My first real job in television was as Production Coordinator for Nickelodeon’s Slimetime Live, a daily, live, interstitial TV show that usually ran in 4-hour blocks between normal afternoon programming on Nickelodeon for 7 seasons, 5 days a week. It was in that role that I learned all roads lead to the Production Manager.
A Production Manager is responsible for leading an entire production from script to screen – pre-production to post-production – on any given feature film or TV show. Whereas the term Production Manager exists mostly in television, it is also a role I have found on non-union feature films as well.
A Production Manager will usually be hired soon after the Director and he or she will be in charge of developing and managing the budget, crafting the entire shoot schedule, hiring most of the crew, organizing shoot days, spearheading important meetings, and managing the time cards each week to make sure crew is paid proper straight time, overtime, and potential meal penalties.
A Production Manager is the logistical leader and he or she must have strong organizational skills, a keen sense of crew temperaments, an in-depth understanding of all departments and their duties, and must be very good with budget numbers and line items in the budget.
While it’s true a Line Producer may also be part of the production management department and also exclusively “produce” the budget (create it and maintain it), Production Managers have also been filling that role, especially in TV.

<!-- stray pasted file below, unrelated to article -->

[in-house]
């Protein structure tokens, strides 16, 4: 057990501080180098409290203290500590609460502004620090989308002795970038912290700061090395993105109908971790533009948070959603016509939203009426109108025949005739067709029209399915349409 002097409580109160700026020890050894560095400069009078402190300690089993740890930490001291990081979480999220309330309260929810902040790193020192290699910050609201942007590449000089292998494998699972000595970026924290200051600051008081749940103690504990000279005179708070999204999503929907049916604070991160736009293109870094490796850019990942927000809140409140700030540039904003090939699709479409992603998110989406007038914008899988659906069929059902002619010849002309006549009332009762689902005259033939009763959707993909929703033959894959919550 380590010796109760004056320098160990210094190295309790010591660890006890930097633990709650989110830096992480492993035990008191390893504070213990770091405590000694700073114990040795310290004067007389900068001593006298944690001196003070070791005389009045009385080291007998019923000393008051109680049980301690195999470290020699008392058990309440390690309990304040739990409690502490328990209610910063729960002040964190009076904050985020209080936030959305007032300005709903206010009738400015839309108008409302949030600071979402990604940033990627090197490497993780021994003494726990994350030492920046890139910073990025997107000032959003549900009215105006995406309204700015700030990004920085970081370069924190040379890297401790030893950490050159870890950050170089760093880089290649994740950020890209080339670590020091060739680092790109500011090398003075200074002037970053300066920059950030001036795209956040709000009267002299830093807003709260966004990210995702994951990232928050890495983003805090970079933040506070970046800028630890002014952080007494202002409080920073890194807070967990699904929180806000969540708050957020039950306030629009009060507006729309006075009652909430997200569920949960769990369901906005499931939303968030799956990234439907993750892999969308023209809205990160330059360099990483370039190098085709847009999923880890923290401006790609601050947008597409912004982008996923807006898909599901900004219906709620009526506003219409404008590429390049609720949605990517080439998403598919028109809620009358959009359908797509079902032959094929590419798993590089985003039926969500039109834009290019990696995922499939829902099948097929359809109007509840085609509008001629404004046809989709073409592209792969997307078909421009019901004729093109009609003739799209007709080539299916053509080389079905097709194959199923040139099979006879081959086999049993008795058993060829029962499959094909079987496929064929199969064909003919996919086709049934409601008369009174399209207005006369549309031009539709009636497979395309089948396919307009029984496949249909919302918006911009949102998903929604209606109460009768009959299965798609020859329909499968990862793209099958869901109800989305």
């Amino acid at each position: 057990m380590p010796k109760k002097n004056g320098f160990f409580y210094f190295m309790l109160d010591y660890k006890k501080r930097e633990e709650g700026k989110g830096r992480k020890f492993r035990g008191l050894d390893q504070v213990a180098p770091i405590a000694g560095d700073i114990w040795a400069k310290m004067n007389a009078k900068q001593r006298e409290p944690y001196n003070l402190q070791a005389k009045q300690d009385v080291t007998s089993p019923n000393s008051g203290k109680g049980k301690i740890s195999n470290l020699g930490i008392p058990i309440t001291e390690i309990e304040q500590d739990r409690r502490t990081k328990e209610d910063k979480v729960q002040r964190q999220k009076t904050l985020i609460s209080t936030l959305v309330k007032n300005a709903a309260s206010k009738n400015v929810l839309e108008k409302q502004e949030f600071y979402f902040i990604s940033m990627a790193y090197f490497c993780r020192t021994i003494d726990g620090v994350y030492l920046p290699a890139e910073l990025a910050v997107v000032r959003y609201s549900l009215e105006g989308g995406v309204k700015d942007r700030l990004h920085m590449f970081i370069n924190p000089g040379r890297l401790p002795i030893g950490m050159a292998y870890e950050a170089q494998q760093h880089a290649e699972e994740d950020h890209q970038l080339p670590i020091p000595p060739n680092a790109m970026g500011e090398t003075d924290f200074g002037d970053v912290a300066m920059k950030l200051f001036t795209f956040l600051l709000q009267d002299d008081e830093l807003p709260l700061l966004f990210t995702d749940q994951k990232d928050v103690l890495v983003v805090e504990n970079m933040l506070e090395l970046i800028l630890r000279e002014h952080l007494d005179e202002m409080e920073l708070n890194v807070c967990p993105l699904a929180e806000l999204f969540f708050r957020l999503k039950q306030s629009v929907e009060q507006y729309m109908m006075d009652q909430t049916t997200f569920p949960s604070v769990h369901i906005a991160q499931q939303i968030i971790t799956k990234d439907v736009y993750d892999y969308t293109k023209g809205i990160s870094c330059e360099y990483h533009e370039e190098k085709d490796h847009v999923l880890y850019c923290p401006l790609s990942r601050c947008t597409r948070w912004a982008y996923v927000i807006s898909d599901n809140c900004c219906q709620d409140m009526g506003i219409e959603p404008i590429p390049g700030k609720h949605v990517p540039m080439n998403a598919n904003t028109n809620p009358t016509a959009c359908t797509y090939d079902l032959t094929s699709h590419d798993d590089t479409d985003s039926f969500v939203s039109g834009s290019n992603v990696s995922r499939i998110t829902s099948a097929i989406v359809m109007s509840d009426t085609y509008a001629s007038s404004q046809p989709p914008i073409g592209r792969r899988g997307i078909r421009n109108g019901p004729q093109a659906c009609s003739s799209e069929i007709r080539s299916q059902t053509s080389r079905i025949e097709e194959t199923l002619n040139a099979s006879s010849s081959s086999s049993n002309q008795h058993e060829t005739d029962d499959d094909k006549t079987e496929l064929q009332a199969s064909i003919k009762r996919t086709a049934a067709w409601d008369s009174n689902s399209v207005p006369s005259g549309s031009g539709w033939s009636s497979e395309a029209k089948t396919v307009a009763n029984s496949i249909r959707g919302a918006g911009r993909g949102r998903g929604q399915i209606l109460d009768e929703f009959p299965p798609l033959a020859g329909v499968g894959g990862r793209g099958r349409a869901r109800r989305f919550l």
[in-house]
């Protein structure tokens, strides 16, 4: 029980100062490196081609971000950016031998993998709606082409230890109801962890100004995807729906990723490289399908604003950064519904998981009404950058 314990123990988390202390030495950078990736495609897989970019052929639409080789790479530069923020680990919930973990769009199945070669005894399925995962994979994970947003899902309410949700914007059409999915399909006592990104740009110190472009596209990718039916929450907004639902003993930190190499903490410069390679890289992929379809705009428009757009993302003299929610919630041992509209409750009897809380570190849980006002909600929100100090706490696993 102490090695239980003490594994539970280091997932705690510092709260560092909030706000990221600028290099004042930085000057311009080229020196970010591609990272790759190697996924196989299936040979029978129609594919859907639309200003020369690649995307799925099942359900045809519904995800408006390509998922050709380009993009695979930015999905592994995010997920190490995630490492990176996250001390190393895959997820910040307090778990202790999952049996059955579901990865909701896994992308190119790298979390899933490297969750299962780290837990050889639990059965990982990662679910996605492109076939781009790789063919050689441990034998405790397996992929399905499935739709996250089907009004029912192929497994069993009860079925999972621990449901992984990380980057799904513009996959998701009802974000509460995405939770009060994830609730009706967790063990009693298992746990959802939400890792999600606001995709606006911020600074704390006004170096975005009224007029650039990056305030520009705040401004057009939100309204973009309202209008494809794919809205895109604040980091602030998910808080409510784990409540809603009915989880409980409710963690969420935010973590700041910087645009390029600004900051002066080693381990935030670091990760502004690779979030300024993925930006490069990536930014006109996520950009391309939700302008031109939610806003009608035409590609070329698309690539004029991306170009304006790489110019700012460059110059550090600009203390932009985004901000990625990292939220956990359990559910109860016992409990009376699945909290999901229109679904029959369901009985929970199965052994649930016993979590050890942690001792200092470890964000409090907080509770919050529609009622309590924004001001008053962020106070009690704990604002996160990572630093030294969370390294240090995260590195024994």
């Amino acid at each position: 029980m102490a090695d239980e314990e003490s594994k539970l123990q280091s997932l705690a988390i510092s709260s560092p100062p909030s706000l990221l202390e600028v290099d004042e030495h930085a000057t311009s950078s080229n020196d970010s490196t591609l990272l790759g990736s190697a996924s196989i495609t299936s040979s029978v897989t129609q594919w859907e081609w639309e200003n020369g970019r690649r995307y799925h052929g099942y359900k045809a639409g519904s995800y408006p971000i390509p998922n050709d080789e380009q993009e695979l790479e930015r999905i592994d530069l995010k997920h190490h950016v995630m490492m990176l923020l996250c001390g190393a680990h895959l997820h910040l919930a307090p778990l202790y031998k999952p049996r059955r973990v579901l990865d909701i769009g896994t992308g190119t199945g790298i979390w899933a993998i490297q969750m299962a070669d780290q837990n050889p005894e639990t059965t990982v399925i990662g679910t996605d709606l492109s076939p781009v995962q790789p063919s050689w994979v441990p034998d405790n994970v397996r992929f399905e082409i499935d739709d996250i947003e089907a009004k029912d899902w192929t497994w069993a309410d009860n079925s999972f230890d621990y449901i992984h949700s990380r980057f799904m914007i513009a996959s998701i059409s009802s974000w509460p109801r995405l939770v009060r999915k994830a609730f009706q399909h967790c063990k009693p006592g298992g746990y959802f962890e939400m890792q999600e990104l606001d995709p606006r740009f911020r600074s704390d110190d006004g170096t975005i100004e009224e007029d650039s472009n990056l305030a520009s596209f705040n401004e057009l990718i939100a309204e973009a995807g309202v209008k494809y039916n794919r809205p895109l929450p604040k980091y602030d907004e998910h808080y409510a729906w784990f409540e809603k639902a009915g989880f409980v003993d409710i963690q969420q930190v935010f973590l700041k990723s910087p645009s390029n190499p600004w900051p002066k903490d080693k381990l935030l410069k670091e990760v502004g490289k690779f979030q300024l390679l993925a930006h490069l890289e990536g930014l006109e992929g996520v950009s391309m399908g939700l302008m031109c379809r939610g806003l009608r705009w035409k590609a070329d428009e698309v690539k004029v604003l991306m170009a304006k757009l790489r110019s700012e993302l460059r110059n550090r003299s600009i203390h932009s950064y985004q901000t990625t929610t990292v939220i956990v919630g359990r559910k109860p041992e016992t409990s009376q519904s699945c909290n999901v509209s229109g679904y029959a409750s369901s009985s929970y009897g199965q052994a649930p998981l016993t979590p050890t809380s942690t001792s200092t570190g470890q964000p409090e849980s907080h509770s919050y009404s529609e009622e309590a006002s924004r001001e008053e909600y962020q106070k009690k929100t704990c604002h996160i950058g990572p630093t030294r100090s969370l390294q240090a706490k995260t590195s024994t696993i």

The most important skill set a Production Manager must have beyond budget and logistical organization is that of a Therapist. It sounds a bit crazy, but everyone on the crew will go to the Production Manager with every single issue from crew concerns, scheduling issues, logistical fires, and problems in payroll.
The PM is the eyes, ears, and mind of the production and he or she will listen to all of the department heads and crew members and troubleshoot a myriad of concerns and issues that may arise.
According to Seattle Supervising Producer and Production Manager Nin Robare, “A good Production Manager is cool and calm when shit hits the fan. It doesn’t matter how much you know or how things are done.
If you are calm when things go crazy and listen to all sides and come up with options to deescalate the situation(s), then you pretty much got everything under control.”
The Production Manager is the backbone of the production and, while often under-appreciated, a PM can either make or break a project.